Homeopaths are sincere people, who believe in their medicine as working beyond the well-documented placebo effect. On the other hand, where a clinical trial has succeeded in demonstrating the distinction between a homeopathic remedy and a placebo, the findings have proved impossible to replicate. We have all heard anecdotes about the success of homeopathy in particular cases. But science just can't demonstrate a consistent effect.

And the anecdotes you don't tend to hear are those in which homeopathy persuaded people to abandon efficient conventional medicine in serious cases, to catastrophic effect. A homeopathic couple in Australia were jailed in 2009 for failing to seek proper medical help for their baby daughter, who died. Barely less reprehensible are those people who were trying to divert funds from proper emergency healthcare after the earthquake in Haiti to useless homeopathic remedies.

The select committee is expected to recommend that government funding for homeopathy should cease. Healthcare in this country is often described as facing "difficult choices". Well, here is one that ought to be a very easy one, and the Government ought to take the recommendation without hesitation. We don't object to people spending their healthcare money on anything they choose, from crystals to quack ointments to chanting gurus, with two caveats. First, they should have the sense to call the GP if there is something seriously wrong. Secondly, it should be their own money they are wasting, and understand that they can't call on government funds to further these absurd schemes. Those millions of pounds deserve a better healthcare destination than packets of sugar tablets, and the adult equivalent of your mother, kissing it better.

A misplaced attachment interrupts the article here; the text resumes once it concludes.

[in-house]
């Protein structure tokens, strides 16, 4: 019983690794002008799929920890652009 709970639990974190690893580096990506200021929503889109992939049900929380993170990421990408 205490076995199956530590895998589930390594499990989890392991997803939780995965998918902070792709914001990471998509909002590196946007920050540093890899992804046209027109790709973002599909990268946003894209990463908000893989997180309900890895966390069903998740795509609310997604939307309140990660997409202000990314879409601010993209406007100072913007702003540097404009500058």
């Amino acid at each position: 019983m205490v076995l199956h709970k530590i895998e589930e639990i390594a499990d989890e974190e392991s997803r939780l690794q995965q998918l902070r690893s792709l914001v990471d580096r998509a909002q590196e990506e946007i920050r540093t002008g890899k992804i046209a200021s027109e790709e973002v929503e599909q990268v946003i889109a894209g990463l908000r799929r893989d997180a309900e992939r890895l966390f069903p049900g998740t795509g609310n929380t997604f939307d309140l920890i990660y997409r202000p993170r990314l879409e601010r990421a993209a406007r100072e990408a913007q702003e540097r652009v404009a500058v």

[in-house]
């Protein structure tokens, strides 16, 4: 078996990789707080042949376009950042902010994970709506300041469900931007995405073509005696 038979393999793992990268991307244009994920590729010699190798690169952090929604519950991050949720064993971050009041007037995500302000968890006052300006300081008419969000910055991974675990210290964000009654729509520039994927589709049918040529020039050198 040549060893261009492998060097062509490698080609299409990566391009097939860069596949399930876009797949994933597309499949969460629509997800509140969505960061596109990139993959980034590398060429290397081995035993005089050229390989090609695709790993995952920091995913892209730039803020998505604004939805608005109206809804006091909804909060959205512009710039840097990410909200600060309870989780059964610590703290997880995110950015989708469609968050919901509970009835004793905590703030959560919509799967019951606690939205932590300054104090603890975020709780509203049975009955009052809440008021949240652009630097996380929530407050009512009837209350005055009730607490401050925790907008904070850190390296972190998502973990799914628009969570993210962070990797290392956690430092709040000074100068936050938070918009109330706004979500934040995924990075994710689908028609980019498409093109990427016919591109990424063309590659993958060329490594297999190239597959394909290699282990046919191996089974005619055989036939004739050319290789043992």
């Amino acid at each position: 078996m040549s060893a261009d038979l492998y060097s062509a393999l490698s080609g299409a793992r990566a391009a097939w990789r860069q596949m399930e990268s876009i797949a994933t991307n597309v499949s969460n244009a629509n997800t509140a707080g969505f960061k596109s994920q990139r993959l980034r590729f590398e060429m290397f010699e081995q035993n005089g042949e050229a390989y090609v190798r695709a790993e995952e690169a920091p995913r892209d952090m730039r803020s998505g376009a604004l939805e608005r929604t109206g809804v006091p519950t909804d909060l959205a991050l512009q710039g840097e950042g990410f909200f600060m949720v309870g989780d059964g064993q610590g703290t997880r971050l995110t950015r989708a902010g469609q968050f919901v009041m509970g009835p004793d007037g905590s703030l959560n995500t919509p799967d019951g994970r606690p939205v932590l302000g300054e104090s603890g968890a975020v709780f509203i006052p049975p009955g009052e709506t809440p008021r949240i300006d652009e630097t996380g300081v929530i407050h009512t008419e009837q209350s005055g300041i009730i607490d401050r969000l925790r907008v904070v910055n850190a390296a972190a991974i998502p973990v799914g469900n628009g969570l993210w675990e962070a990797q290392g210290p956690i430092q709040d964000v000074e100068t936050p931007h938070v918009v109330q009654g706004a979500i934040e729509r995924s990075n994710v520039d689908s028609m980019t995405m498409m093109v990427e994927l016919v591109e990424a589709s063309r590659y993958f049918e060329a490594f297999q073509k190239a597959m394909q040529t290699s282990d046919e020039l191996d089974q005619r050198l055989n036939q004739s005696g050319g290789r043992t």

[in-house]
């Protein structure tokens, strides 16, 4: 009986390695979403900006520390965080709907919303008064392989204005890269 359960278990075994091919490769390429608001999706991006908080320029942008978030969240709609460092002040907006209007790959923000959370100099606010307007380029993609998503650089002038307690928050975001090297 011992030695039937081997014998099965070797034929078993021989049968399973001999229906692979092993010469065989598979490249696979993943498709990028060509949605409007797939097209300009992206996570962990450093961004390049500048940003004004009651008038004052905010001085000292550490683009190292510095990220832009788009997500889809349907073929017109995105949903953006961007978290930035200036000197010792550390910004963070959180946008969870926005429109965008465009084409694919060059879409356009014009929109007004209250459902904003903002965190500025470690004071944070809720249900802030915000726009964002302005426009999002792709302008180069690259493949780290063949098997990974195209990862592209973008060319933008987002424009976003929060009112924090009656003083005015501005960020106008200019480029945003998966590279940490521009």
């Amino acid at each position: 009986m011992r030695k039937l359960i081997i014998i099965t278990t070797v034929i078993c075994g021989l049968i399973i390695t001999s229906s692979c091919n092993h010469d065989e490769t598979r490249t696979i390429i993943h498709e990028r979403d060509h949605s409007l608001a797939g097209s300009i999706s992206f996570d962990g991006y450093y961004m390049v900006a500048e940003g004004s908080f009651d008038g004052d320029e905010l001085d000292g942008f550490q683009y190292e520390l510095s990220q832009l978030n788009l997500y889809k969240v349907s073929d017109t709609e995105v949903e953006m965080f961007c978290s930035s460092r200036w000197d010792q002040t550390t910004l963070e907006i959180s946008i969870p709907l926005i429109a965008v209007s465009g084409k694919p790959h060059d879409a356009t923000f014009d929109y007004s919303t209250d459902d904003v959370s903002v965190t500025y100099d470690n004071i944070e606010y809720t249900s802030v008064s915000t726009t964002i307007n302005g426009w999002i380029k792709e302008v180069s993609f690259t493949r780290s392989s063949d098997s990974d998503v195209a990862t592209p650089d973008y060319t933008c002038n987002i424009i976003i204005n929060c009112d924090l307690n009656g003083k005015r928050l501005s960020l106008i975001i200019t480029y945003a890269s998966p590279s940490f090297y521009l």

Forget the hype, Lady Gaga's voice is the real star

At some point, there just seems no point in further resistance. "Well, I'm not going to buy it," you tell yourself. "It's just hype. I've seen it all before. It's just another Vietnam movie/dead-animal conceptualist/Dickens-and-tits dramatisation/starlet. If I just sit here and ignore it it will go away in about three months." And then sometimes it just doesn't, and you have to admit that you might as well get with the programme. Against all my conscious intentions, I have to admit it. I love Lady Gaga.